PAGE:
LET’S GET BACK TO FISHING!

A number of years ago, our District adopted the Fish! Philosophy: a technique to make happy individuals alert and active in the workplace. We were inspired by a documentary from a fish market in Seattle, Washington. This market included entertainment from employees throwing fish – sort of like the Harlem Globe Trotters with fish! The positive energy was electric. The fishmongers seemed to relish their work throwing themselves into it with energy, passion and enthusiasm. They made us laugh out loud!

The philosophy included 4 fundamental ideals:

Be There

This is all about being emotionally present for people and being in the moment – not always easy in such a busy reactive world with so many distractions. By being there we demonstrate respect as well as improving communication and strengthening relationships.

Play

Allowing people to tap into their natural creativity, enthusiasm and having fun. Play is the spirit that drives the curious mind as in “Let’s play with that idea!” You can bring this mind-set to everything you do.

Make Their Day

Finding simple ways to serve and delight people in meaningful and memorable ways. It’s about contributing to someone else’s life – not because you want something, but because that’s the type of person you want to be like.

Choose Your Attitude

Taking responsibility for what life throws at you and recognizing that you have a choice of how you are each day and that the choice you make impacts others.

The Fish! Philosophy empowers employees to be more effective in any job. When a team lives the philosophy, they improve their culture and create better results. It improves teamwork, employee engagement, retention, recognition and leadership.

Over time, Professional Development with a focus on Standards & Proficiency Based reporting has become the priority and we have lost opportunities to discuss “minutia”, thus losing the opportunity to strengthen our community. Even grade level team time has strict guidelines, which has left staff feeling lonely.

I’ve been thinking about the evolution of education at over the past 28 years, and I feel strongly that returning to TEAMING and making PLAY a priority would strengthen relationships and create a working environment that encourages 2-way communication and togetherness.

In 1997, staff were encouraged to pair up. We had multi-age classrooms, looping, as well as teaming within grade levels and across grade levels. Teams were designed to help with planning, behavior challenges, and brainstorming- many chose their teammates and some were assigned.

I would like to suggest that schools return to the team philosophy. I would also like to suggest voluntary and involuntary transfers that include placing staff members together that would bring out the best in one another.

There was a time when one Wednesday Staff meeting a month was for 2-person teams to have common planning time. The second was for grade level teams, the third was for building meetings, and the fourth was for everyone.

I would like to recommend PLAY and relationship building to truly utilize the natural talents of all staff members, including support staff. We need an opportunity to get to know one another personally- to laugh and to “let our hair down”. I’d like to suggest game nights, and the type of team building that camps do for trust building. In order for us to BE THERE for one another, we need to get to know one another in an informal setting. Many of us didn’t grow up in “the hood”, and are not part of local gatherings in town. I wonder if a night of play that may or may not include families and spouses would initiate a wonderful bonding experience that would make happier staff. We could watch a movie and have popcorn, play spoons, run obstacle courses, and even go to a local camp to use the mud pits or zip-line.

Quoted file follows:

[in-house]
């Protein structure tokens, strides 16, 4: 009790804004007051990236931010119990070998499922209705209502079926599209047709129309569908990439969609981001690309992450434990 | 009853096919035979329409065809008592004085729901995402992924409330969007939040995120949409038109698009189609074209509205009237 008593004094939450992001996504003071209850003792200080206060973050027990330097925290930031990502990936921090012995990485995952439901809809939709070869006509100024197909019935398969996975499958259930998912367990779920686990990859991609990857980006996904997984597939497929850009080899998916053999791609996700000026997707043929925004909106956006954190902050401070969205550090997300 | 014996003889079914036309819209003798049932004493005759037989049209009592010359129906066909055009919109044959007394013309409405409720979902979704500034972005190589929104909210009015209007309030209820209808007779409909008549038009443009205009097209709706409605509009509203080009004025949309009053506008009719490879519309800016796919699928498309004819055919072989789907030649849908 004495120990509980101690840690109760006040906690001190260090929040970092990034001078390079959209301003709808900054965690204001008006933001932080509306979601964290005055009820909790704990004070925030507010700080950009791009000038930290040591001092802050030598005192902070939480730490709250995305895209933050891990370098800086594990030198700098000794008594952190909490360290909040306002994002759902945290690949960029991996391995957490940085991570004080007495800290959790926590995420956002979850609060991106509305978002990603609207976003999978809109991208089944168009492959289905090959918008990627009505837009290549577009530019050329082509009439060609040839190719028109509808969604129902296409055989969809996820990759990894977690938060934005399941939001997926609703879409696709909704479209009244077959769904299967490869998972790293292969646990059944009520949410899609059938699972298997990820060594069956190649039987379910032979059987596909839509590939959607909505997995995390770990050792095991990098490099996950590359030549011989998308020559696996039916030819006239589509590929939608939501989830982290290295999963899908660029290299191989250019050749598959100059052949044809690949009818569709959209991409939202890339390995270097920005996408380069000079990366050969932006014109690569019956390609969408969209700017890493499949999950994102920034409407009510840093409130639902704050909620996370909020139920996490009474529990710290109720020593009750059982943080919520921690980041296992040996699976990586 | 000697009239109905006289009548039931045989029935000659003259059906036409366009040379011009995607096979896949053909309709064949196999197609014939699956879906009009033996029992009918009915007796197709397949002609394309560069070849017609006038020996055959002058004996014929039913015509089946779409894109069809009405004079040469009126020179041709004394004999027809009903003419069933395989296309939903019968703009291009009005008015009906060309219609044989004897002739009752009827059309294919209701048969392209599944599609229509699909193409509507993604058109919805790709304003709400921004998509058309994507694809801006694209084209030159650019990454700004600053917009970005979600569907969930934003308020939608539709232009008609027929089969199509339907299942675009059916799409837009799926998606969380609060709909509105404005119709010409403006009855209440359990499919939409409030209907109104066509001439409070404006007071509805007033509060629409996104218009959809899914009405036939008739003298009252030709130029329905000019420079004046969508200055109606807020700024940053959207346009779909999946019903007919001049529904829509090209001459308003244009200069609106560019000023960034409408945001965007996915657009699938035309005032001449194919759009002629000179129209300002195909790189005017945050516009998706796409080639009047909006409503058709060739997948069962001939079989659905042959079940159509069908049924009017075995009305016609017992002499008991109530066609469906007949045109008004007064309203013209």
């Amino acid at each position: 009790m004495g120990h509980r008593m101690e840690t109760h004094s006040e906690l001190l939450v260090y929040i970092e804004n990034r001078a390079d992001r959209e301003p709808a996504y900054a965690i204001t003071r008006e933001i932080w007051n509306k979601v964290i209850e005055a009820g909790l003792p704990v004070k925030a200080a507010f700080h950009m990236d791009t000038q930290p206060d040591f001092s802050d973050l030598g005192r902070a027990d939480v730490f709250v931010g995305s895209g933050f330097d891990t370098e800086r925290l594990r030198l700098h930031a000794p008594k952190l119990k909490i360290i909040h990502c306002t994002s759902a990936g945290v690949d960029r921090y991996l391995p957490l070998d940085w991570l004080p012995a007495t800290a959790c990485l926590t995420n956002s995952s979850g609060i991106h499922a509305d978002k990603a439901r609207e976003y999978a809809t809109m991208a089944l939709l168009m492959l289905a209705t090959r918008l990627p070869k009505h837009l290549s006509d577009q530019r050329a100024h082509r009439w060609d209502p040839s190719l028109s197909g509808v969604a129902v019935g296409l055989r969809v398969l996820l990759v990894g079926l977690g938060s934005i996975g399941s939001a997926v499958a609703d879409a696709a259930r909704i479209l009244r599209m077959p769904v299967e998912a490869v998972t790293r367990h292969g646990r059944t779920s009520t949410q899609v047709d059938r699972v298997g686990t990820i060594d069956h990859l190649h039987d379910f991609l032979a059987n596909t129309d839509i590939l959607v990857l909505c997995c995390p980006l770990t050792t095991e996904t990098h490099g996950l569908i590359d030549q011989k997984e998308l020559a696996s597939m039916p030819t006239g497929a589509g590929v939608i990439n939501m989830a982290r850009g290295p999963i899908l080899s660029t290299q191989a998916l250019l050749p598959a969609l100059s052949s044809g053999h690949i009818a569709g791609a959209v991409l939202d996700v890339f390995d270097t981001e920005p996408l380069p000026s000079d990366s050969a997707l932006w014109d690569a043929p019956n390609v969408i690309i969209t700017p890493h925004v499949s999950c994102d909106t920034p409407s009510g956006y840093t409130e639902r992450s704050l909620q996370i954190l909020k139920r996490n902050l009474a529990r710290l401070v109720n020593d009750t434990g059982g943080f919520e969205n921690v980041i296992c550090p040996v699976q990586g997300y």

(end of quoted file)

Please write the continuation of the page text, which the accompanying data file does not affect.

A happier staff creates trust with one another. That, in conjunction with the encouragement and time dedicated to working with each other would indeed impact the school climate and spill down into our classrooms.

But what if the Fish! Philosophy isn’t enough?

I would suggest that schools return to a clear behavioral support system that takes the control away from the students and places it back into the hands of classroom teachers. We need to focus on holding children to high behavioral standards and have clear guidelines within a behavioral protocol. We worked really hard on that a few years ago, but we haven’t used it for years. We need a system in which staff are not feeling bullied and harassed by students. My sister’s school is using a “Quiet Room” run by a qualified staff member, where children who are having a tricky time can go and quiet down and/or complete unfinished work. They use soft light and soft music, with sensory opportunities and comfortable chairs to de-escalate children, allowing classroom teachers to continue teaching. We know that children do better with clear guidelines regarding behavior expectations with clear consequences. My daughter’s school uses demerits, office referrals, in-school suspensions, and an alternative school placement for extreme behaviors. At the alternate school, they use a “boot camp” mentality with the goal to remediate and return children to the regular education system. In our district, we rarely keep children in for recess, send children to the Process Room, or keep them after school for Detention.

Social/Emotional support with the Fish! Philosophy, Teaming, and clear Behavior Protocol would go a long way to improving moral and communication. I for one want to return to teaming, get to know my fellow coworkers personally, and bring FUN back into the school, while holding children behaviorally accountable.

Fun + Accountability = Happy Productive Staff & Students. Let’s do it!